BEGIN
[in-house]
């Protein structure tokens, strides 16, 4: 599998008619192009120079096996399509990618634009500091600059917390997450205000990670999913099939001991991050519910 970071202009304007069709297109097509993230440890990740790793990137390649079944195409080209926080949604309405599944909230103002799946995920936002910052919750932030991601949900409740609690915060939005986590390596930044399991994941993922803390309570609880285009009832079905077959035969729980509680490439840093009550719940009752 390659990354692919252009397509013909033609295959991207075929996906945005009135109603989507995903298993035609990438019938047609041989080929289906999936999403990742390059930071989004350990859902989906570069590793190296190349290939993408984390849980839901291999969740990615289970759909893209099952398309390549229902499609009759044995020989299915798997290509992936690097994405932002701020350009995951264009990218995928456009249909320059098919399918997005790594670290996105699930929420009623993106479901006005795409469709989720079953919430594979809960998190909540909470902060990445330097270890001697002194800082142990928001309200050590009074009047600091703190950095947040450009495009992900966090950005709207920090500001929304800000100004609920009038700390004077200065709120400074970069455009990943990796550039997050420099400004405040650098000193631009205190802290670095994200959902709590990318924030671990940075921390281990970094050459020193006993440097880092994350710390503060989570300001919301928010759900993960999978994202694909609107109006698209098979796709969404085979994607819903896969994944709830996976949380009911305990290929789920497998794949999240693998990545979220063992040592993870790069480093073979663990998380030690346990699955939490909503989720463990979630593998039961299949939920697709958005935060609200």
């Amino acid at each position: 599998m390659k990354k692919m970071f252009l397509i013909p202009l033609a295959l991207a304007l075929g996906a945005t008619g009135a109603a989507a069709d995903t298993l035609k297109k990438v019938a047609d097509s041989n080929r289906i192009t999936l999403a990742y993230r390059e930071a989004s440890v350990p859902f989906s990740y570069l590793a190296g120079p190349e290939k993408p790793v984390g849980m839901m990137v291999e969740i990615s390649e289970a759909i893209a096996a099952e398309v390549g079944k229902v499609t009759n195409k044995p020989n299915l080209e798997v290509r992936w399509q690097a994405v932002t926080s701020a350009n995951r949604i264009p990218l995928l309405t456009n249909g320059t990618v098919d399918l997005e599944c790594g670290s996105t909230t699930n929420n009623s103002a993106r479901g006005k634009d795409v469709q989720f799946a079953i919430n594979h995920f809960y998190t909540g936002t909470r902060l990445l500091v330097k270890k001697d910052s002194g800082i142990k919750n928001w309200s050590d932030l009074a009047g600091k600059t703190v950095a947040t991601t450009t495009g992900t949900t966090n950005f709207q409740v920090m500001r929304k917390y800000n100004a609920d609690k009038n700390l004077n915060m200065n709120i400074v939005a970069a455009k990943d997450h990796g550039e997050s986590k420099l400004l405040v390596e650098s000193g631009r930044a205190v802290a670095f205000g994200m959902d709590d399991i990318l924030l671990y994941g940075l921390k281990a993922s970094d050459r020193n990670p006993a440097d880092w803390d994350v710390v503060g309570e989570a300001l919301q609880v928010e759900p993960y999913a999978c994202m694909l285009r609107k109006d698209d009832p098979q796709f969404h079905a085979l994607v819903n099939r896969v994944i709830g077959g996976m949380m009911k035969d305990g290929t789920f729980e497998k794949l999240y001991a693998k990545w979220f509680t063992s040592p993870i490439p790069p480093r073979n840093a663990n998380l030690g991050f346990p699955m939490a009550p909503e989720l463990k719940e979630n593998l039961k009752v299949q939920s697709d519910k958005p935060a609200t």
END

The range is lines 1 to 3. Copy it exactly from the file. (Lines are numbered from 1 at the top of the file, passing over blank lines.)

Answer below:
[in-house]
């Protein structure tokens, strides 16, 4: 599998008619192009120079096996399509990618634009500091600059917390997450205000990670999913099939001991991050519910 970071202009304007069709297109097509993230440890990740790793990137390649079944195409080209926080949604309405599944909230103002799946995920936002910052919750932030991601949900409740609690915060939005986590390596930044399991994941993922803390309570609880285009009832079905077959035969729980509680490439840093009550719940009752 390659990354692919252009397509013909033609295959991207075929996906945005009135109603989507995903298993035609990438019938047609041989080929289906999936999403990742390059930071989004350990859902989906570069590793190296190349290939993408984390849980839901291999969740990615289970759909893209099952398309390549229902499609009759044995020989299915798997290509992936690097994405932002701020350009995951264009990218995928456009249909320059098919399918997005790594670290996105699930929420009623993106479901006005795409469709989720079953919430594979809960998190909540909470902060990445330097270890001697002194800082142990928001309200050590009074009047600091703190950095947040450009495009992900966090950005709207920090500001929304800000100004609920009038700390004077200065709120400074970069455009990943990796550039997050420099400004405040650098000193631009205190802290670095994200959902709590990318924030671990940075921390281990970094050459020193006993440097880092994350710390503060989570300001919301928010759900993960999978994202694909609107109006698209098979796709969404085979994607819903896969994944709830996976949380009911305990290929789920497998794949999240693998990545979220063992040592993870790069480093073979663990998380030690346990699955939490909503989720463990979630593998039961299949939920697709958005935060609200």
């Amino acid at each position: 599998m390659k990354k692919m970071f252009l397509i013909p202009l033609a295959l991207a304007l075929g996906a945005t008619g009135a109603a989507a069709d995903t298993l035609k297109k990438v019938a047609d097509s041989n080929r289906i192009t999936l999403a990742y993230r390059e930071a989004s440890v350990p859902f989906s990740y570069l590793a190296g120079p190349e290939k993408p790793v984390g849980m839901m990137v291999e969740i990615s390649e289970a759909i893209a096996a099952e398309v390549g079944k229902v499609t009759n195409k044995p020989n299915l080209e798997v290509r992936w399509q690097a994405v932002t926080s701020a350009n995951r949604i264009p990218l995928l309405t456009n249909g320059t990618v098919d399918l997005e599944c790594g670290s996105t909230t699930n929420n009623s103002a993106r479901g006005k634009d795409v469709q989720f799946a079953i919430n594979h995920f809960y998190t909540g936002t909470r902060l990445l500091v330097k270890k001697d910052s002194g800082i142990k919750n928001w309200s050590d932030l009074a009047g600091k600059t703190v950095a947040t991601t450009t495009g992900t949900t966090n950005f709207q409740v920090m500001r929304k917390y800000n100004a609920d609690k009038n700390l004077n915060m200065n709120i400074v939005a970069a455009k990943d997450h990796g550039e997050s986590k420099l400004l405040v390596e650098s000193g631009r930044a205190v802290a670095f205000g994200m959902d709590d399991i990318l924030l671990y994941g940075l921390k281990a993922s970094d050459r020193n990670p006993a440097d880092w803390d994350v710390v503060g309570e989570a300001l919301q609880v928010e759900p993960y999913a999978c994202m694909l285009r609107k109006d698209d009832p098979q796709f969404h079905a085979l994607v819903n099939r896969v994944i709830g077959g996976m949380m009911k035969d305990g290929t789920f729980e497998k794949l999240y001991a693998k990545w979220f509680t063992s040592p993870i490439p790069p480093r073979n840093a663990n998380l030690g991050f346990p699955m939490a009550p909503e989720l463990k719940e979630n593998l039961k009752v299949q939920s697709d519910k958005p935060a609200t």